The glue sticks, scissors, crayons, pastels, colored pencils and grid paper came out in full force yesterday as the members of the Chattanooga Modern Quilt Guild [ChattMQG] created design mock-ups for a Quilt Top Remix
Slicing and dicing color photocopies of a quilt top to create a new design.
Last year, I moderated the ChattMQG's annual brainstorming session to generate ideas for the 2017 meeting programs. One of the topics that came up several times was that members wanted more instruction or practice with designing modern quilts. What better way to learn, understand and put into practice design principles than to actually design a quilt? 

"One day, I want to be a real quilt!"
At one of the meetings of the guild steering committee, I suggested using an existing quilt top as a starting point for a quilt re-design exercise. My fellow committee members agreed this could be a fun and educational group exercise... and we'd use the resulting quilt to support our guild community service project—quilts for Habitat for Humanity Chattanooga.

This is the quilt top that I offered to sacrifice for the Quilt Top Remix design exercise. Fellow fabric reps and area quilt shops may recognize this fabric line—Mosaic Garden. It was a popular fabric collection from 3 or 4 years ago, and I believe it went into at least one reprint.

This quilt top was made as a sample to showcase the fabric line as well as a pattern—called Miller's Quilt—by the talented pattern designer, Julia LaBeuve, of JML Colors. Until now, this top was destined for quilt top limbo and would not likely be quilted and finished. So, this exercise was its opportunity for a new life—as a "real quilt."

Wanna try this exercise with your quilt guild or group? Here's what we did...
I put the top up on my design wall and took a photo. Photocopies were made from the photo and each guild member received two copies to cut/slice/fold/tear/color and somehow come up with a new design layout that would be re-pieced into a new quilt top at the next guild sew-in. Here is the meeting notice that went out to guild members.
Photocopies of the quilt top.
For reference, the original top: 40" x 60"    Blocks: 8" (finished)   Outside border: 4"
For our guild's community service project, we make quilts approximately 60" x 72"—a generous lap size.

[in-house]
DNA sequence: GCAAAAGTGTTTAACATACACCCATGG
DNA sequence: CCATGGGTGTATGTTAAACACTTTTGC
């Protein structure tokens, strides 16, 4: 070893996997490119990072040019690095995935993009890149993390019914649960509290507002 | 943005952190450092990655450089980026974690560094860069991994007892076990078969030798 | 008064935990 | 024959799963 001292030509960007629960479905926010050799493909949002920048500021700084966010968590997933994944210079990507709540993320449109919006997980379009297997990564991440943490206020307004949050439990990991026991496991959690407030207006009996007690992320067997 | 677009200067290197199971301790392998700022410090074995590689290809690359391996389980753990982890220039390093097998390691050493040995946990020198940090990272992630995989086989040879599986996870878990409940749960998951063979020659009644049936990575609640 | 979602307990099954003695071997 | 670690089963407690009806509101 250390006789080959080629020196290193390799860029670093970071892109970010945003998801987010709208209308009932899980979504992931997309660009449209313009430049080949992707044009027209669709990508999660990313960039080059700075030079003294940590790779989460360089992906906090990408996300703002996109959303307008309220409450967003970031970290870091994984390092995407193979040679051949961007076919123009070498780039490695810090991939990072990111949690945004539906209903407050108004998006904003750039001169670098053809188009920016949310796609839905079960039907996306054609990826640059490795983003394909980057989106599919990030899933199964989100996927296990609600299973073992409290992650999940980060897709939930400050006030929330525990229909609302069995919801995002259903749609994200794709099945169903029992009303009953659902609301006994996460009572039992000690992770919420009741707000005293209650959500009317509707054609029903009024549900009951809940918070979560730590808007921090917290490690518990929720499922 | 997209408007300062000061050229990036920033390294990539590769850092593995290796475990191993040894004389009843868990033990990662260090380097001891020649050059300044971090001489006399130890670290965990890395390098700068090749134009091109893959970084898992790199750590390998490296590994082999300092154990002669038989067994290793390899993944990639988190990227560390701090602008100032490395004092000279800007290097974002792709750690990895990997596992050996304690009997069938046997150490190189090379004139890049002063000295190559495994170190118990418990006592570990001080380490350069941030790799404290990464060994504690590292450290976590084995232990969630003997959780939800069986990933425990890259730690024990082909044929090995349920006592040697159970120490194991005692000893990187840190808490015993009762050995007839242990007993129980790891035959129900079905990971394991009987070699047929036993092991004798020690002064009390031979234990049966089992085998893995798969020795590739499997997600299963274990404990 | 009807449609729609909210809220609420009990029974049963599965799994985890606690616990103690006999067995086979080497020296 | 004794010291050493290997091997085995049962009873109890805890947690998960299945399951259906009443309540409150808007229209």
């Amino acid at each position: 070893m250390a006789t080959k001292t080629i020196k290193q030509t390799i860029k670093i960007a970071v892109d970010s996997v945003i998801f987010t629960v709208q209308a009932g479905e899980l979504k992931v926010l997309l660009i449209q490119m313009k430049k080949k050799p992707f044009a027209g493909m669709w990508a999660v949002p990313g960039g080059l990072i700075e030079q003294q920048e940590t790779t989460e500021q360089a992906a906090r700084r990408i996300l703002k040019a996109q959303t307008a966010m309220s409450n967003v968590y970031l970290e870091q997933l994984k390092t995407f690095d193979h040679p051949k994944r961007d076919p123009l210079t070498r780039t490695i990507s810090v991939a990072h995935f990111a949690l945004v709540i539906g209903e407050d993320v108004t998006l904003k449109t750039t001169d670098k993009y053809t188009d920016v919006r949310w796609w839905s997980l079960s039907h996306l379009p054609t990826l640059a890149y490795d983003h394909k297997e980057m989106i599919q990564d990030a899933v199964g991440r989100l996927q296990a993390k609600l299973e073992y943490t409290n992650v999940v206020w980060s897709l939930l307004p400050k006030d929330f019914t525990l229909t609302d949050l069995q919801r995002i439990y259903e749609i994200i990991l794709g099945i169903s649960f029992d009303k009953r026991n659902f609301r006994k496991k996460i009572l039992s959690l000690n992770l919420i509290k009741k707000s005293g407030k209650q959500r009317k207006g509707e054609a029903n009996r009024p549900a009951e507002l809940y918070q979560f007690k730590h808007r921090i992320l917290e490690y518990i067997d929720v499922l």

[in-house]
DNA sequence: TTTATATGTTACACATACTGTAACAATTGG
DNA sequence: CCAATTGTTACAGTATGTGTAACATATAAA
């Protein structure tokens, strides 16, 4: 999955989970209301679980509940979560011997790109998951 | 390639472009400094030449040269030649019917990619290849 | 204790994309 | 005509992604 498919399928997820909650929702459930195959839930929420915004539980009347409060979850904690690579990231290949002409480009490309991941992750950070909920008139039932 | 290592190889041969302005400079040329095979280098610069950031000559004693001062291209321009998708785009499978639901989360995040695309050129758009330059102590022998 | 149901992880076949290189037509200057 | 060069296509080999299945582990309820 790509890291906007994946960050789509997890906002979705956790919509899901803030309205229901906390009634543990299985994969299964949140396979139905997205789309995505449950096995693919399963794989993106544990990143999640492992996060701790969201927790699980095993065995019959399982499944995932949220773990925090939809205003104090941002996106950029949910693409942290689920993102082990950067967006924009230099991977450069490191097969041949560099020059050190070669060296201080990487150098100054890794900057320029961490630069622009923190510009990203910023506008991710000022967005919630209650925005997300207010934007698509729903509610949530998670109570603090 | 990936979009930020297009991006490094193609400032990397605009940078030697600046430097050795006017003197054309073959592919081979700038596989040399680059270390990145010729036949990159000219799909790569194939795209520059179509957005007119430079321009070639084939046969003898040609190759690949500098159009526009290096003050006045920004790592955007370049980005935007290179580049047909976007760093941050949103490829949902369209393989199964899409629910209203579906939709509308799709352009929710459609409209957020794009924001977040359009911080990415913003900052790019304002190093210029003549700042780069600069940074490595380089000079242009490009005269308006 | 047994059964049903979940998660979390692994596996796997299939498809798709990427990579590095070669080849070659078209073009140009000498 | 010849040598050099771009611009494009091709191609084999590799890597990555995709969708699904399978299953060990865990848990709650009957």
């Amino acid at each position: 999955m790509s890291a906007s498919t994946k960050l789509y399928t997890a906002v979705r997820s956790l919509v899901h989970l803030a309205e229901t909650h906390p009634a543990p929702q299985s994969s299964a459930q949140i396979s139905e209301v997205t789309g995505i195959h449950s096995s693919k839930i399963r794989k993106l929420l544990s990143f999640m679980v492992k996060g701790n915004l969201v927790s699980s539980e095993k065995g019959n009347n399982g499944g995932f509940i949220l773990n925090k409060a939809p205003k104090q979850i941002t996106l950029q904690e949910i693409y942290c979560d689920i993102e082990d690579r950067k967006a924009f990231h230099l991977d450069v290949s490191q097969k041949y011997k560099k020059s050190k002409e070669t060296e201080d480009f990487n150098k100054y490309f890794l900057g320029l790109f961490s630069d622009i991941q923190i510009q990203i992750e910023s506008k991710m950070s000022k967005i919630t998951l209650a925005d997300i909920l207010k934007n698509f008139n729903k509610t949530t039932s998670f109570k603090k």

Here are a few of the approaches members took with the design remix.

and drawing.
Drawing guidelines.
Presenting the new designs
When the glueing and taping were complete, each member presented their design mock-up, with considerations for the background fabric and color and quilt top construction. Oh yes, designs can be fabulous, but the piecing and construction needs to be considered as well!
Martha (left) and Ann (right) present their mock-ups.
Denise (below) explained her clever approach that she calls the "magic number." It employs units that are multiples (or divisibles) of a base number.
Denise explains how she designs with her "magic number" approach.

The final mock-ups were just as innovative and diverse as the design approaches.
Zig-zags and fractures.
Improv cutting and piecing.
Pieced or appliqued?
Diagonal or straight sets.
Borderless or partial borders.
What color should the background be?
How did we decide? 
Well, everyone gave their "two cents worth!" (Actually, it was one cent). After the presentations, the design mock-ups were lined up and everyone placed a coin beside the design they thought was the best option for the new quilt top. Here is Vista's 8-penny Mosaic Garden re-design.
Vista's design received the most pennies (votes.)
As Pinocchio finally became a "real boy," so will this top find its way to becoming a "real quilt." Rather than preserve a quilt top "as is," it is far better to deconstruct, remix and reconstruct a top so it can be quilted, finished and enjoyed. Don't you think? I do! 

Guild members indicated they enjoyed the exercise and I think they were more fearless in their designs since personal emotions were not invested in the top that got deconstructed. (It's easier to cut up a top that you didn't make yourself.)

Thanks to the members of the Chatt MQG for contributing their time and talents to this Quilt Top Remix. We'll have another Habitat quilt coming to fruition in the future.